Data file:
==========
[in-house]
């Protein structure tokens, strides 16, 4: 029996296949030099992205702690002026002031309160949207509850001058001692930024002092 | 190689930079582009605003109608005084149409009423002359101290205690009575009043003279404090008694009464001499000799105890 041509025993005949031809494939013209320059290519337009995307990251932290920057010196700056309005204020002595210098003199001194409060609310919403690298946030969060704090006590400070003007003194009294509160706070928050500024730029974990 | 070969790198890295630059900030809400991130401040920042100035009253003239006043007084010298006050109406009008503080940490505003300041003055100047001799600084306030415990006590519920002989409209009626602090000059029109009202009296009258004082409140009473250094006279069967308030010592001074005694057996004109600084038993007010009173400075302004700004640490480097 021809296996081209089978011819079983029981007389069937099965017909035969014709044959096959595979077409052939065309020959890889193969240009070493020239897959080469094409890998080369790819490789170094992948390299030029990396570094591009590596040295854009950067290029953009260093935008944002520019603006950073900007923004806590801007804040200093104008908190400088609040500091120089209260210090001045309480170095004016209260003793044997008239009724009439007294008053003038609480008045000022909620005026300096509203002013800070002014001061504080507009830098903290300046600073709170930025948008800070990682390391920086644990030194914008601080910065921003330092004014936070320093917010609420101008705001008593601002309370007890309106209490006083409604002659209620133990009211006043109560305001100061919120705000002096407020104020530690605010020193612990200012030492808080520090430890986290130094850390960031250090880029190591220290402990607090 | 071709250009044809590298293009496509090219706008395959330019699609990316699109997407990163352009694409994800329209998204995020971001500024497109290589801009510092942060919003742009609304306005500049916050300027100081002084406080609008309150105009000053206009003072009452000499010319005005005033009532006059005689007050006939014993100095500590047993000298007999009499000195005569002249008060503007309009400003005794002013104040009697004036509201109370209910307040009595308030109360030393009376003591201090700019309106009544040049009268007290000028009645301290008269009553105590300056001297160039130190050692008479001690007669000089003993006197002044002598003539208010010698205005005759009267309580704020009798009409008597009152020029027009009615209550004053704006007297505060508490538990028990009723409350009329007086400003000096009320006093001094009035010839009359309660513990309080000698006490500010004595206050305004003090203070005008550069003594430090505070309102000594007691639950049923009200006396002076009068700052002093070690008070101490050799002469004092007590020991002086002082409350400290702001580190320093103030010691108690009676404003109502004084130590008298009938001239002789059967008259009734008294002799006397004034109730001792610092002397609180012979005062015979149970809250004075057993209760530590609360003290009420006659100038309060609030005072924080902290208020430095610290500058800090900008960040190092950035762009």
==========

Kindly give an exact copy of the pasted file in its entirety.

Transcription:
[in-house]
């Protein structure tokens, strides 16, 4: 029996296949030099992205702690002026002031309160949207509850001058001692930024002092 | 190689930079582009605003109608005084149409009423002359101290205690009575009043003279404090008694009464001499000799105890 041509025993005949031809494939013209320059290519337009995307990251932290920057010196700056309005204020002595210098003199001194409060609310919403690298946030969060704090006590400070003007003194009294509160706070928050500024730029974990 | 070969790198890295630059900030809400991130401040920042100035009253003239006043007084010298006050109406009008503080940490505003300041003055100047001799600084306030415990006590519920002989409209009626602090000059029109009202009296009258004082409140009473250094006279069967308030010592001074005694057996004109600084038993007010009173400075302004700004640490480097 021809296996081209089978011819079983029981007389069937099965017909035969014709044959096959595979077409052939065309020959890889193969240009070493020239897959080469094409890998080369790819490789170094992948390299030029990396570094591009590596040295854009950067290029953009260093935008944002520019603006950073900007923004806590801007804040200093104008908190400088609040500091120089209260210090001045309480170095004016209260003793044997008239009724009439007294008053003038609480008045000022909620005026300096509203002013800070002014001061504080507009830098903290300046600073709170930025948008800070990682390391920086644990030194914008601080910065921003330092004014936070320093917010609420101008705001008593601002309370007890309106209490006083409604002659209620133990009211006043109560305001100061919120705000002096407020104020530690605010020193612990200012030492808080520090430890986290130094850390960031250090880029190591220290402990607090 | 071709250009044809590298293009496509090219706008395959330019699609990316699109997407990163352009694409994800329209998204995020971001500024497109290589801009510092942060919003742009609304306005500049916050300027100081002084406080609008309150105009000053206009003072009452000499010319005005005033009532006059005689007050006939014993100095500590047993000298007999009499000195005569002249008060503007309009400003005794002013104040009697004036509201109370209910307040009595308030109360030393009376003591201090700019309106009544040049009268007290000028009645301290008269009553105590300056001297160039130190050692008479001690007669000089003993006197002044002598003539208010010698205005005759009267309580704020009798009409008597009152020029027009009615209550004053704006007297505060508490538990028990009723409350009329007086400003000096009320006093001094009035010839009359309660513990309080000698006490500010004595206050305004003090203070005008550069003594430090505070309102000594007691639950049923009200006396002076009068700052002093070690008070101490050799002469004092007590020991002086002082409350400290702001580190320093103030010691108690009676404003109502004084130590008298009938001239002789059967008259009734008294002799006397004034109730001792610092002397609180012979005062015979149970809250004075057993209760530590609360003290009420006659100038309060609030005072924080902290208020430095610290500058800090900008960040190092950035762009």